Pancreas transplant services in San Antonio, Texas

Since 1995, Methodist Healthcare has performed more than 100 pancreas transplants and combination kidney-pancreas transplants, making us the most preferred program in Texas.

For more information about our pancreas transplant services, please call (210) 575-8425.

Our dedicated team of clinical research and transplant services experts provides patients access to the newest developments in transplant medications and disease management. Pancreas transplant patients are cared for by the same team that serves our kidney transplant program.

What is the pancreas?

The pancreas is a small organ, approximately six inches long, located in the upper abdomen and connected to the small intestine. It is an essential organ in the digestive process and has the following functions:

  • Produces enzymes necessary to digest protein, fat and carbohydrates so that they can be absorbed through the intestine
  • Produces cells that create insulin, which regulates the body's blood sugar levels

When the pancreas stops producing insulin, the patient becomes diabetic and the long-term effects of high glucose eventually affect the kidneys. One of the most common diseases which affects the pancreas is insulin-dependent diabetes, or Type 1 diabetes—a condition in which the pancreas produces little or no insulin. Insulin is a hormone that allows glucose (sugar) to enter our cells.

Without insulin, glucose cannot get into the cells that make up our muscles and other tissues. Lack of insulin can lead to complications, such as high blood sugar and damage to blood vessels and other tissues. Eyes, nerves and kidneys are very vulnerable to this damage.

Pancreas transplant candidacy

If you have severe Type 1 diabetes, you might be a candidate for a pancreas transplant. A successful pancreas transplant can avoid the need for insulin therapy and can help to decrease diabetes-related complications.

The process begins with a referral from your physician. Our transplant specialists review your medical records and contact you and your physician to inform you of the expectations. Our team then schedules a half-day appointment for pre-transplant evaluation. Following the evaluation, our transplant team makes a recommendation about whether to proceed with the transplant process.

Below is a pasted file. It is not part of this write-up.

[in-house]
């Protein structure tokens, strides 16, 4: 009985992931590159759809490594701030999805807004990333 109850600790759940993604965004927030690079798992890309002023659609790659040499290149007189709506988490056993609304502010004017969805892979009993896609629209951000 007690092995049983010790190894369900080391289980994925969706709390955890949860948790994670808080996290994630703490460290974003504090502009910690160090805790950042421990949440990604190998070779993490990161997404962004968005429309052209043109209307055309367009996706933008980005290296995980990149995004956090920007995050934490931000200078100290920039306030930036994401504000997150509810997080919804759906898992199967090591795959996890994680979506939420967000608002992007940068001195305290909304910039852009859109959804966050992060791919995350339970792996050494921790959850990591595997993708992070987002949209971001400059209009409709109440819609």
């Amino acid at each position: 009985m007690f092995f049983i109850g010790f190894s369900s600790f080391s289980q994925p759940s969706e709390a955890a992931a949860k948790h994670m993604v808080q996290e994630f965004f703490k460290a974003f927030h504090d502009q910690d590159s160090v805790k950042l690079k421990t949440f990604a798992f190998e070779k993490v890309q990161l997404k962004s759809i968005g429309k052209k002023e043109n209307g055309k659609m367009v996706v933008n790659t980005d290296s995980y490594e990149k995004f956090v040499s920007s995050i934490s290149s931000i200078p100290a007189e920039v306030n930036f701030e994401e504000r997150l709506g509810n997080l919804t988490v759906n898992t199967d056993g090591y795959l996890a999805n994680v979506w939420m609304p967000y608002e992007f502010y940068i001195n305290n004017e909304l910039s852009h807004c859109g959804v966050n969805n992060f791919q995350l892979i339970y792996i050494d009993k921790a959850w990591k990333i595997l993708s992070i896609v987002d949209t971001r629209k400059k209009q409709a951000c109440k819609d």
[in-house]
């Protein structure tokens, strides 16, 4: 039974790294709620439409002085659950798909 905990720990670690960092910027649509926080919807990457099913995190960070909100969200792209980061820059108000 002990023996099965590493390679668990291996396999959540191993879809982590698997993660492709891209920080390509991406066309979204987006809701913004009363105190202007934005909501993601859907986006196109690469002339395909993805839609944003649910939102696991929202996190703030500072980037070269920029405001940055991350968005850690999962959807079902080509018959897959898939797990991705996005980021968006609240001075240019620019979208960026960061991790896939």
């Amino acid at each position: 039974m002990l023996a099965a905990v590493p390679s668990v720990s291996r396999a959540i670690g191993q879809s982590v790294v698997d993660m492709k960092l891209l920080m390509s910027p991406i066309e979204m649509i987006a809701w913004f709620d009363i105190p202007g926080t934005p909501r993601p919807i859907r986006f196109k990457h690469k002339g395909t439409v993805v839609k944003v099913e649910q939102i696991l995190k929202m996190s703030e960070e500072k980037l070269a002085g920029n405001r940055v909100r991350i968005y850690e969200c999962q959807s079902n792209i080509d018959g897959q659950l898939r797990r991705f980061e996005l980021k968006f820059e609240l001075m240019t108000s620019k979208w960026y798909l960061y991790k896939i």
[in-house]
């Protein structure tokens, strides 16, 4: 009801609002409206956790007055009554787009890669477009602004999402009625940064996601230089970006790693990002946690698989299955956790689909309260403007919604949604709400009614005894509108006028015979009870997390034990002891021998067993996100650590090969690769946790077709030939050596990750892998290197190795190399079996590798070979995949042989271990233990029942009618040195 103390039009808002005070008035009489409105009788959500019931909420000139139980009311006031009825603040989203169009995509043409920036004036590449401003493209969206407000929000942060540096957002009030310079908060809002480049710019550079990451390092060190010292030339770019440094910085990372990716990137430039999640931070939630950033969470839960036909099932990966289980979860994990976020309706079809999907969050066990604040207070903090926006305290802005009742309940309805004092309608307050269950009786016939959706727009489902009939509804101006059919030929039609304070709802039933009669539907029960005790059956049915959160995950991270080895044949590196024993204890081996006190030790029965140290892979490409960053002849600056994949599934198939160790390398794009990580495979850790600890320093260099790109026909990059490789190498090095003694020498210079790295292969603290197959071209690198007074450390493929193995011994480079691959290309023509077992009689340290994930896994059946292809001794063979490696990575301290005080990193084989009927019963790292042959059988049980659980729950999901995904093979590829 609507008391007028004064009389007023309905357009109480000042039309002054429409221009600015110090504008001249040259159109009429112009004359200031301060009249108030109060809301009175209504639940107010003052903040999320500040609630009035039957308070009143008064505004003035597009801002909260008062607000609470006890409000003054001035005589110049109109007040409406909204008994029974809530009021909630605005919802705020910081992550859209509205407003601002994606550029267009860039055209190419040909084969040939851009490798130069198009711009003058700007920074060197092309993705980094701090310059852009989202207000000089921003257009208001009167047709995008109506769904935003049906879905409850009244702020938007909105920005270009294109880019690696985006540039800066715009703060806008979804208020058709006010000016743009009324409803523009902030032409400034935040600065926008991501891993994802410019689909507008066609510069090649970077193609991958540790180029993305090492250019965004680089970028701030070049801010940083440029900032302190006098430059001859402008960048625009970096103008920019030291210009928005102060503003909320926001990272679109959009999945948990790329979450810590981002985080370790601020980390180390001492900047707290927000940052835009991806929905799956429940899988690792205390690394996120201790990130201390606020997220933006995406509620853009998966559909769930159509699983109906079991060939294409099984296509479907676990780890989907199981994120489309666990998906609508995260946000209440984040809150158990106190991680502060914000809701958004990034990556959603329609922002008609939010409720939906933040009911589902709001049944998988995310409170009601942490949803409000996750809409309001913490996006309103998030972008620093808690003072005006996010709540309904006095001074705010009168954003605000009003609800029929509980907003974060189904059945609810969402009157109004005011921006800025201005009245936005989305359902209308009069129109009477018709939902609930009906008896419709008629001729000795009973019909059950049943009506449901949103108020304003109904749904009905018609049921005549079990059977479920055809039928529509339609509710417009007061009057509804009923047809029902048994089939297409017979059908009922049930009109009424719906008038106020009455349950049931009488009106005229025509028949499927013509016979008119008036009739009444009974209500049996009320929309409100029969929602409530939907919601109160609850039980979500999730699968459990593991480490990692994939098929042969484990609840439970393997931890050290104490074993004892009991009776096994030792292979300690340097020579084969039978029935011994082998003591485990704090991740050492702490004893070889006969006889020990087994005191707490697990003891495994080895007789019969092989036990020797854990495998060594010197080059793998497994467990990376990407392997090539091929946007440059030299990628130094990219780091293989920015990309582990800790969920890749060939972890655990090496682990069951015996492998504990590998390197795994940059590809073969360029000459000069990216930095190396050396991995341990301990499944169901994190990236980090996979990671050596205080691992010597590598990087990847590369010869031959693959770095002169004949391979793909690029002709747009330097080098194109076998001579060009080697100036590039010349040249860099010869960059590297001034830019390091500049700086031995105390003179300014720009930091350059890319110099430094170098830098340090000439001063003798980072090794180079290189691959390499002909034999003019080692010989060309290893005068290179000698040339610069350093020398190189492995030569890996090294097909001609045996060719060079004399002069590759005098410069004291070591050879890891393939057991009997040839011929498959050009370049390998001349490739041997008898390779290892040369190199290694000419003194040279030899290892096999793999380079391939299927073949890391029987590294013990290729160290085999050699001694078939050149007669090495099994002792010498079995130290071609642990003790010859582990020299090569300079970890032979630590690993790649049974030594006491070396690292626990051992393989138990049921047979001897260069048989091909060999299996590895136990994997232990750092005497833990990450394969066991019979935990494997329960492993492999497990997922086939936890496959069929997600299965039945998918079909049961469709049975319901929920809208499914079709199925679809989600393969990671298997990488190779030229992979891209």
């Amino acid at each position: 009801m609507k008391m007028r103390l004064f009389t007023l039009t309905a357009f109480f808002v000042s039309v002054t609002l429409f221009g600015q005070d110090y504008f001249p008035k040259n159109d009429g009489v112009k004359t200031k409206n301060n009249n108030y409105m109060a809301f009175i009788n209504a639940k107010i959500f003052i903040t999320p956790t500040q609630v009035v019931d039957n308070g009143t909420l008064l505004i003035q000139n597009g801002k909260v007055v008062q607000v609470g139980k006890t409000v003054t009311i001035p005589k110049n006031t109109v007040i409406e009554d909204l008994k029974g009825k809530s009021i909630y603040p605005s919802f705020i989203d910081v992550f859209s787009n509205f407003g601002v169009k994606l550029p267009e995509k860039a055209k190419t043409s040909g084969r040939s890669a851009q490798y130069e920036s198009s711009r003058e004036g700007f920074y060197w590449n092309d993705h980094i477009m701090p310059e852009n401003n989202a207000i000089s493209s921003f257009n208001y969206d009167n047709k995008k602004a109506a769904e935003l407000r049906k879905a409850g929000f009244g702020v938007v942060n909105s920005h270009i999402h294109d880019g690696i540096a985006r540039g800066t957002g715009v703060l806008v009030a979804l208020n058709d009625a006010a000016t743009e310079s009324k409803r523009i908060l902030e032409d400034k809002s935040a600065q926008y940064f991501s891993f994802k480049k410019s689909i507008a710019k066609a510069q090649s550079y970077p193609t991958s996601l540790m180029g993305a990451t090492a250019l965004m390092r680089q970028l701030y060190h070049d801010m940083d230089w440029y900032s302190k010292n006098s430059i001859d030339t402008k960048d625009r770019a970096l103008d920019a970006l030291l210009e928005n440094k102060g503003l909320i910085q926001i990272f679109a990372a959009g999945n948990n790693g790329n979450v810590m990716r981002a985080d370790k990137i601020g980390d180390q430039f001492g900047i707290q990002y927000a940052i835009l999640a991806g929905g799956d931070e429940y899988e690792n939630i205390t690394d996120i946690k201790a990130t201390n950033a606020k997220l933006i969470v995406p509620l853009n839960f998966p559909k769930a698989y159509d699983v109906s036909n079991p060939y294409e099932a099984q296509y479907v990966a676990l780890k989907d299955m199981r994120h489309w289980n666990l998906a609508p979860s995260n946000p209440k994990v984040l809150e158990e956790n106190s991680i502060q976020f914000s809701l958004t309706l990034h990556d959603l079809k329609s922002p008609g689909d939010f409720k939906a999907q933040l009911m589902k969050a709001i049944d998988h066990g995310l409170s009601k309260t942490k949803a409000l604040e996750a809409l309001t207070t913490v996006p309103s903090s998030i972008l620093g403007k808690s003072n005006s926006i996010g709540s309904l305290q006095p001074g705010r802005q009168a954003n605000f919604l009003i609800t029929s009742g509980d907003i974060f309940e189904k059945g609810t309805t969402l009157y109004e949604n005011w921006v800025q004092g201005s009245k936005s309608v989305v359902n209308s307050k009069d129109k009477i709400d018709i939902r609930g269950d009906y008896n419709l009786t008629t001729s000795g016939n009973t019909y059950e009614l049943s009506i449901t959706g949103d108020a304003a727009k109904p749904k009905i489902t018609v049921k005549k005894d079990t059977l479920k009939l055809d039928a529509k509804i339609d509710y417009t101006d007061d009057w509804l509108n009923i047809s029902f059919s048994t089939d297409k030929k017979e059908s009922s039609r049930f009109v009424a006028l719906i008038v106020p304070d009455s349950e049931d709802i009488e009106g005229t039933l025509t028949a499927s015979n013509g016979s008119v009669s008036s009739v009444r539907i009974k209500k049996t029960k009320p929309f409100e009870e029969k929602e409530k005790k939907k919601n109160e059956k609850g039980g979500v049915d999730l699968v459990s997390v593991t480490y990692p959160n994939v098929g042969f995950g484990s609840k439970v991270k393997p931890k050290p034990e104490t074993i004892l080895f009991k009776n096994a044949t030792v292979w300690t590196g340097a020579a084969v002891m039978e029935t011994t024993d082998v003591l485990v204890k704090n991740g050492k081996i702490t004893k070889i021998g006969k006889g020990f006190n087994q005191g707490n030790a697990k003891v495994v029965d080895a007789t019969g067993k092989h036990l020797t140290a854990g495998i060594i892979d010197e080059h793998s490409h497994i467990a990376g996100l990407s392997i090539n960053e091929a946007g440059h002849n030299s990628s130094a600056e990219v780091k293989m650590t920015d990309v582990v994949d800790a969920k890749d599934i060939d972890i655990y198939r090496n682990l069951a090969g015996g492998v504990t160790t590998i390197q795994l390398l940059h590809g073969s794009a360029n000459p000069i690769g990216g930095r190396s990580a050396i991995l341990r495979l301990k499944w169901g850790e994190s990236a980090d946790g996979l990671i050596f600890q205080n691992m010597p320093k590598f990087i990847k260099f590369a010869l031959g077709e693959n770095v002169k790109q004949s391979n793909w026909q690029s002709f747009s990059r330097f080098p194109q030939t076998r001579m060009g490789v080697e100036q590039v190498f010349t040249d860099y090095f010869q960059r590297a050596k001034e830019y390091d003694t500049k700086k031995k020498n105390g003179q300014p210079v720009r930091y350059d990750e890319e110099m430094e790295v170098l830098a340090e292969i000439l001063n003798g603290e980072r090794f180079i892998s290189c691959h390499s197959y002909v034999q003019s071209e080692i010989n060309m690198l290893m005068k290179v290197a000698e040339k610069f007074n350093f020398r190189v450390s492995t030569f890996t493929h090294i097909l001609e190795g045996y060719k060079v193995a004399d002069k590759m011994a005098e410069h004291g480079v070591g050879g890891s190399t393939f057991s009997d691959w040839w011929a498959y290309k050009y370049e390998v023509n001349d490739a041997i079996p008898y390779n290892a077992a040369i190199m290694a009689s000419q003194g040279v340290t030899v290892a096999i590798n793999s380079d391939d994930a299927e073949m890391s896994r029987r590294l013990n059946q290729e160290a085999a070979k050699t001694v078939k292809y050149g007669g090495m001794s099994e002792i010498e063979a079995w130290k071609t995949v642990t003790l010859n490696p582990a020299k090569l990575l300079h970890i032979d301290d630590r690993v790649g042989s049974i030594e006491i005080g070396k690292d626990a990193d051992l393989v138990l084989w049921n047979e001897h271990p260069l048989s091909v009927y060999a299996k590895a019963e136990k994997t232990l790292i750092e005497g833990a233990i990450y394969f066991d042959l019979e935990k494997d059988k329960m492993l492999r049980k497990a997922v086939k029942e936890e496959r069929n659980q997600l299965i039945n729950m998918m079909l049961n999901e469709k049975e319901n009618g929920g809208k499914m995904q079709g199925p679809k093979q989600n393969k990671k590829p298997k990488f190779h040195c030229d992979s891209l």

If you are a physician and want to refer your patient, please use our patient referral form.

Pancreas transplant waiting list

The waiting list for a pancreas transplant varies by blood type. The range is three months to two years.

Pancreas transplant surgery

A pancreas transplant alone is indicated for a patient whose kidneys have not yet been damaged by diabetes. Pancreas transplant surgery usually lasts about three hours.

A surgeon places the new pancreas into the lower abdomen, with the patient's own pancreas left in place to aid in digestion.

Following the operation, it is common to experience soreness or pain around the incision site during recovery. Recovery time in the hospital is usually about seven to 10 days, followed by close monitoring for an additional three to four weeks.

Each pancreas transplant is different, but the overall success rates of pancreas transplants are high. Average national pancreas graft survival rates:

  • 90 percent at one month
  • 85 percent at one year
  • 70 percent at five years

Pancreas transplant outreach clinics

Pancreas transplant surgery takes place at the San Antonio Abdominal Transplant Clinic inside of Methodist Hospital Specialty and Transplant.

For patients who reside outside of San Antonio, the Lubbock Transplant Outreach Clinic provides the necessary initial testing and evaluation screenings for transplant surgery. Once a patient is cleared for surgery, he or she will schedule their procedure at Methodist Hospital Specialty and Transplant or another Methodist Healthcare location.

Combination kidney-pancreas transplant

When Type 1 diabetes is the cause of kidney failure, a kidney and pancreas transplant may be considered. The kidney and pancreas transplant occur simultaneously. During a combination transplant, the patient's new kidney's blood vessels are attached to blood vessels in the lower part of the abdomen.

A combination kidney-pancreas transplant takes a few more hours than a pancreas-only transplant and requires a longer hospital stay.

Pancreas transplant recovery

Immediately after your transplant, you will have appointments every two to three months. After two years, visits become annual.